I saw an incredibly interesting documentary earlier this year on the BBC, which explored aspects of Victorian consciousness through the art of the day. One of the works touched on was The Doubt: Can These Dry Bones Live? by Henry Alexander Bowler, painted in 1856, three years before the publication of The Origin of Species. It shows that the Victorian crisis of faith predates Darwin by some years.
As you can see, it depicts a woman leaning on a gravestone, staring at some bones which have come to the surface. The name on the gravestone is John Faithful. On top of the exposed skull a blue butterfly rests, a symbol of the resurrection. Is it there to offer the woman hope and comfort? Is there hope and comfort?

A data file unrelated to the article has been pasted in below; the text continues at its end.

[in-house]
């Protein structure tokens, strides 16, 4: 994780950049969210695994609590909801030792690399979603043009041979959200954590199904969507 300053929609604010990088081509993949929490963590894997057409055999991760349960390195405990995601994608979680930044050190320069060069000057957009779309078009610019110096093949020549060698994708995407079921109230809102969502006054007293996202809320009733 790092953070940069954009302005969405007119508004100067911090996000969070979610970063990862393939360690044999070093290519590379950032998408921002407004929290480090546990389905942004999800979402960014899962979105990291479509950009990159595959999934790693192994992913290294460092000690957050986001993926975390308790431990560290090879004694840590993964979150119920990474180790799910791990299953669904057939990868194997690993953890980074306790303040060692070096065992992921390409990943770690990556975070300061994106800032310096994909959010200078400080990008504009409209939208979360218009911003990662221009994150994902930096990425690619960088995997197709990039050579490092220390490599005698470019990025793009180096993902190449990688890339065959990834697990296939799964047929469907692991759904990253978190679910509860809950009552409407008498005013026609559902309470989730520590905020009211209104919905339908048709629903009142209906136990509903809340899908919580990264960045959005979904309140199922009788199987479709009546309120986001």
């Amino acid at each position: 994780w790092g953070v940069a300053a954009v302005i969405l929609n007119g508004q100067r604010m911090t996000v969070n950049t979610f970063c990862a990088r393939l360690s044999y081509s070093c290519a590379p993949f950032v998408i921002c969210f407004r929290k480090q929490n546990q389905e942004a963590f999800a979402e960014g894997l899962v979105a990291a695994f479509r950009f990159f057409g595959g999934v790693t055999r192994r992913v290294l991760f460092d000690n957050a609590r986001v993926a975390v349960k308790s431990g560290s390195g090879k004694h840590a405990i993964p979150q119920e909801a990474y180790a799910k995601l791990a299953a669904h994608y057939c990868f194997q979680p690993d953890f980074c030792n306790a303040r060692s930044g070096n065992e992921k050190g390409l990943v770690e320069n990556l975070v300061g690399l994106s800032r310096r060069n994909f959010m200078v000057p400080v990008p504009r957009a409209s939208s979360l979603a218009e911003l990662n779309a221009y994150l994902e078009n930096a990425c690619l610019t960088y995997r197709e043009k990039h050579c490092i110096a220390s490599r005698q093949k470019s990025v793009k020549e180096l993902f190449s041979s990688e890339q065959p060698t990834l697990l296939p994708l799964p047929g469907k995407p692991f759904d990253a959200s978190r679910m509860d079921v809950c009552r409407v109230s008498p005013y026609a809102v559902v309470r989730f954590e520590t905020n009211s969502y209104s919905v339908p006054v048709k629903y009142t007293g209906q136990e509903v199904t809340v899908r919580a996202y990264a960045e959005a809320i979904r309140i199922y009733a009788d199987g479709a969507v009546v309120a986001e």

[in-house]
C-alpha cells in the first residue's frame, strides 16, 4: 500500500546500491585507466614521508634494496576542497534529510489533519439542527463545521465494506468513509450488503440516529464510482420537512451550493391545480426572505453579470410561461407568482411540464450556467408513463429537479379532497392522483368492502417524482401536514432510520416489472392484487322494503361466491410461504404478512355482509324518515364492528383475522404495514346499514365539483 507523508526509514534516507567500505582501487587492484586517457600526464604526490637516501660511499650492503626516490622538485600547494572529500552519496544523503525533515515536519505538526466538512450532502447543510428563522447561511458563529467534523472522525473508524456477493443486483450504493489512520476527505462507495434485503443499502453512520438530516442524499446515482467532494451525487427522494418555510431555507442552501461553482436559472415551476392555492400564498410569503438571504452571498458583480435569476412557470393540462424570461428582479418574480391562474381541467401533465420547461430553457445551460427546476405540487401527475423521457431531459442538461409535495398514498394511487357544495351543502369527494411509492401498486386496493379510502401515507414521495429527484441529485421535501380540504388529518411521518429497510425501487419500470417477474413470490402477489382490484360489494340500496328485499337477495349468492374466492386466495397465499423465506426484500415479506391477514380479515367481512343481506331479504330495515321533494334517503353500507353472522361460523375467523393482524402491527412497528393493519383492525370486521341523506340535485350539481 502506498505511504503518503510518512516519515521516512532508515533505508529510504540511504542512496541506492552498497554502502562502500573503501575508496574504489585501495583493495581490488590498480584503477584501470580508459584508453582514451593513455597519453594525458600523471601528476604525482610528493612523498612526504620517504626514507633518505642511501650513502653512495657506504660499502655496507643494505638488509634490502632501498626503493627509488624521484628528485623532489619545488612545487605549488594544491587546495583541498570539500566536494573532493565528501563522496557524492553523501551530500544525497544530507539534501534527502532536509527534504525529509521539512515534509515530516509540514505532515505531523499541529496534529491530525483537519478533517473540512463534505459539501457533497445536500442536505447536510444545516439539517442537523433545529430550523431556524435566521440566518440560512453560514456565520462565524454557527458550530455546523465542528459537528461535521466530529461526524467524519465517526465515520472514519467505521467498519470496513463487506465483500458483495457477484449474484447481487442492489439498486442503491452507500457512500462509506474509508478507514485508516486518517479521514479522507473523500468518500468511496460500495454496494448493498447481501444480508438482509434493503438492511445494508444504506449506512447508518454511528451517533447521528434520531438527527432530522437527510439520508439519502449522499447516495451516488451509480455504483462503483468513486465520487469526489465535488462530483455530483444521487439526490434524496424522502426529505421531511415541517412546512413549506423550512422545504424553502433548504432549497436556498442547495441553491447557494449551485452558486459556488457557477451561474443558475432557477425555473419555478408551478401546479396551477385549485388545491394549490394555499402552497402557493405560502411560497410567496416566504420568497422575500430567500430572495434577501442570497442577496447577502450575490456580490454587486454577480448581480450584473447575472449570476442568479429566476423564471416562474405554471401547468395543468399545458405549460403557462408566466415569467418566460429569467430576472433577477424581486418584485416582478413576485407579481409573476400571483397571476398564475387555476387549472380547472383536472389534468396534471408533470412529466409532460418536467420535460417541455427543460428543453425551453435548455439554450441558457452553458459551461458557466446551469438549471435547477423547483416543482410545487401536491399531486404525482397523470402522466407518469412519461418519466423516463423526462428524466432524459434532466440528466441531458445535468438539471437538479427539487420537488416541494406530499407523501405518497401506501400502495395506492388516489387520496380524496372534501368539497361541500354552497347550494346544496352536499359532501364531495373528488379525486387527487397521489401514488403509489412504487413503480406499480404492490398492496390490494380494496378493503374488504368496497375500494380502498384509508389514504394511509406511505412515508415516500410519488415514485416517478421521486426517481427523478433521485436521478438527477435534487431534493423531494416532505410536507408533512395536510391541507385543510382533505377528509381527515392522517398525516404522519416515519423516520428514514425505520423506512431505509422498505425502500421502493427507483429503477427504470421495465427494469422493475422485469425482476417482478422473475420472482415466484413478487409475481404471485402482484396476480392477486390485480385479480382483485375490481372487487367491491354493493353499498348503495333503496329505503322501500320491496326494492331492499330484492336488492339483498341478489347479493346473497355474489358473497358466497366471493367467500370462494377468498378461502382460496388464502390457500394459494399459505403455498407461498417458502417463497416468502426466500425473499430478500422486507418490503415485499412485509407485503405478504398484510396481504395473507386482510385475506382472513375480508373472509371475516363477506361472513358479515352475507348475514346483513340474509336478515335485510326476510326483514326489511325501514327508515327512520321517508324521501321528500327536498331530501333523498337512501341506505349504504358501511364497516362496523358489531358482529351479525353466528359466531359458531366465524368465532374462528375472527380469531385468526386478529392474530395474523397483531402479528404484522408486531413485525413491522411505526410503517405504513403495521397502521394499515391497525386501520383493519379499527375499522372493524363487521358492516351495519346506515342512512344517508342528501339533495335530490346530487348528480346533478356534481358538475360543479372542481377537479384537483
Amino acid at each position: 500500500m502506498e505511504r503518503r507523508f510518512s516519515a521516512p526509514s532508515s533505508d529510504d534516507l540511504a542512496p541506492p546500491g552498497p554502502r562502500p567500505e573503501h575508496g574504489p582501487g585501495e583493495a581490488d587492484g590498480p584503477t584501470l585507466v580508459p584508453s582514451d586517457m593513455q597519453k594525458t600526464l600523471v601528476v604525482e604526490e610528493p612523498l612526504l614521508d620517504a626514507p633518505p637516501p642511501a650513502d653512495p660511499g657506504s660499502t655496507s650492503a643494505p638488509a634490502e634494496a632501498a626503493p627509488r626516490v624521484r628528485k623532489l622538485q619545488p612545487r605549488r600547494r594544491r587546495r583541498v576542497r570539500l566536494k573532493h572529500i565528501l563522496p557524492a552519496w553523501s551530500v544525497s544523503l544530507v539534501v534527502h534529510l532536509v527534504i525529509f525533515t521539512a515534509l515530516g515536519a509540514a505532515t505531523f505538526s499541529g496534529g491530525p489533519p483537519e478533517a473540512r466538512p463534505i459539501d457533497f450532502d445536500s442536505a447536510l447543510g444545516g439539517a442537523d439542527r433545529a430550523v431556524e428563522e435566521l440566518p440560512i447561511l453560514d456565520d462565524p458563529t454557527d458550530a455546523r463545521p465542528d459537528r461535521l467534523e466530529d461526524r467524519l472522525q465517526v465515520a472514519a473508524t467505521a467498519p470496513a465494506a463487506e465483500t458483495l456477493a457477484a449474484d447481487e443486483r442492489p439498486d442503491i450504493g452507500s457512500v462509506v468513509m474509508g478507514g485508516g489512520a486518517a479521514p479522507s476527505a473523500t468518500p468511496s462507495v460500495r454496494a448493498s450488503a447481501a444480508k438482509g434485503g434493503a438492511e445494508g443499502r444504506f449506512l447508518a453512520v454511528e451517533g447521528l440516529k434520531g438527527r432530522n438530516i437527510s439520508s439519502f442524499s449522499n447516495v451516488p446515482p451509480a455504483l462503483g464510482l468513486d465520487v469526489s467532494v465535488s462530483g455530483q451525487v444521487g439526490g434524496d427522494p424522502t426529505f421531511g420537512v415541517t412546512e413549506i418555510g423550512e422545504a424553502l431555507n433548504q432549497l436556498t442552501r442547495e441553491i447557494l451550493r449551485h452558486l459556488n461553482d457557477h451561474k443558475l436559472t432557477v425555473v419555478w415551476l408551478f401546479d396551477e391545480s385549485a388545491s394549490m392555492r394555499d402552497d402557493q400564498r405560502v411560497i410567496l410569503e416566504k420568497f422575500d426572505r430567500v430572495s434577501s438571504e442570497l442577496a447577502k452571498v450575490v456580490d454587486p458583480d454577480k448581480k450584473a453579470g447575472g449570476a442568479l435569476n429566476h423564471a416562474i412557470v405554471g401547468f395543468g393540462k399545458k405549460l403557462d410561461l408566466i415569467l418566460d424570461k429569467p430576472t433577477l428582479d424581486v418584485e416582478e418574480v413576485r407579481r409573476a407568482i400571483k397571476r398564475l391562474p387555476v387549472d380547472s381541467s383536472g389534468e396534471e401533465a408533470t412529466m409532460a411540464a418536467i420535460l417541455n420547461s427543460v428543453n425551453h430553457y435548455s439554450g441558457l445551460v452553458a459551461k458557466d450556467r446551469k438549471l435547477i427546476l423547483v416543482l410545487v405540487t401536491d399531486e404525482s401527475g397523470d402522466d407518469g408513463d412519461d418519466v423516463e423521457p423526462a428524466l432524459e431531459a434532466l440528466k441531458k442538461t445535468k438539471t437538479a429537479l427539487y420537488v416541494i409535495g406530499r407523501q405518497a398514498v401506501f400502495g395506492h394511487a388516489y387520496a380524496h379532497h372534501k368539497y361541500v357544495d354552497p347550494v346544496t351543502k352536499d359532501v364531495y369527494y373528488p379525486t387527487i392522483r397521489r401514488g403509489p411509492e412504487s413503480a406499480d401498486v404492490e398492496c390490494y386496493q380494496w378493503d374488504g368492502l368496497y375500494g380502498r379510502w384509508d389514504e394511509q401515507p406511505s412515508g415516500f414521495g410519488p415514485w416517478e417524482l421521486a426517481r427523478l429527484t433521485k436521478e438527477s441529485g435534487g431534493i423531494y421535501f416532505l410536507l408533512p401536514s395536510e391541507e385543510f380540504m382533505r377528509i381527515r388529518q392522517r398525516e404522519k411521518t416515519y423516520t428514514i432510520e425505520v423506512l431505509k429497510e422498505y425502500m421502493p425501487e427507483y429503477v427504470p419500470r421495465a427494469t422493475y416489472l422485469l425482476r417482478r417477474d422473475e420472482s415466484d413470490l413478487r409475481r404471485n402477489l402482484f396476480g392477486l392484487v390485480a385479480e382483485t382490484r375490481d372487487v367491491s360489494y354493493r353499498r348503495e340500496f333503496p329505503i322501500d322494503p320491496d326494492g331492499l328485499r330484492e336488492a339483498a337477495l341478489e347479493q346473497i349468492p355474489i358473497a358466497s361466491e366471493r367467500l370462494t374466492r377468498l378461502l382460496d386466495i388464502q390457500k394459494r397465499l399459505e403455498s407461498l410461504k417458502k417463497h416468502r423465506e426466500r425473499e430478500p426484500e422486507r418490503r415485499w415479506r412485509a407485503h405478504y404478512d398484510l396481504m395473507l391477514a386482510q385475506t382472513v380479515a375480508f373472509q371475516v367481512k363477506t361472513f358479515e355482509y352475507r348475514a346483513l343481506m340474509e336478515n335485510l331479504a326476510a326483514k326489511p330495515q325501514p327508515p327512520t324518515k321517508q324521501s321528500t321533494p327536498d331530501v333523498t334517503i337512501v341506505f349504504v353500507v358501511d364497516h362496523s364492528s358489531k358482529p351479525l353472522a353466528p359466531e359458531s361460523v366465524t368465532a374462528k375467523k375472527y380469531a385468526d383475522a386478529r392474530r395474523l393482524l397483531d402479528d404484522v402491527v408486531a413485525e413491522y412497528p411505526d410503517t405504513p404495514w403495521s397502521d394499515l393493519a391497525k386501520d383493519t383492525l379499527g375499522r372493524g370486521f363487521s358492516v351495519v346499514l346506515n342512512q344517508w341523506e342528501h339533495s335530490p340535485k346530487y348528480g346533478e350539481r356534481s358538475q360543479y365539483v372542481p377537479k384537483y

Sunday, 16 August 2009
The Doubt: Can These Dry Bones Live?
Posted by Anastasia F-B at 18:14
Labels: victorian art
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Maybe its to reassure. The headstone belongs to John Faithful. The inscription reads I am the Resurrection and the Life. A nearby stone is engraved Resurgam.ReplyDelete
Yes, possibly. It's wonderfully ambiguous.Delete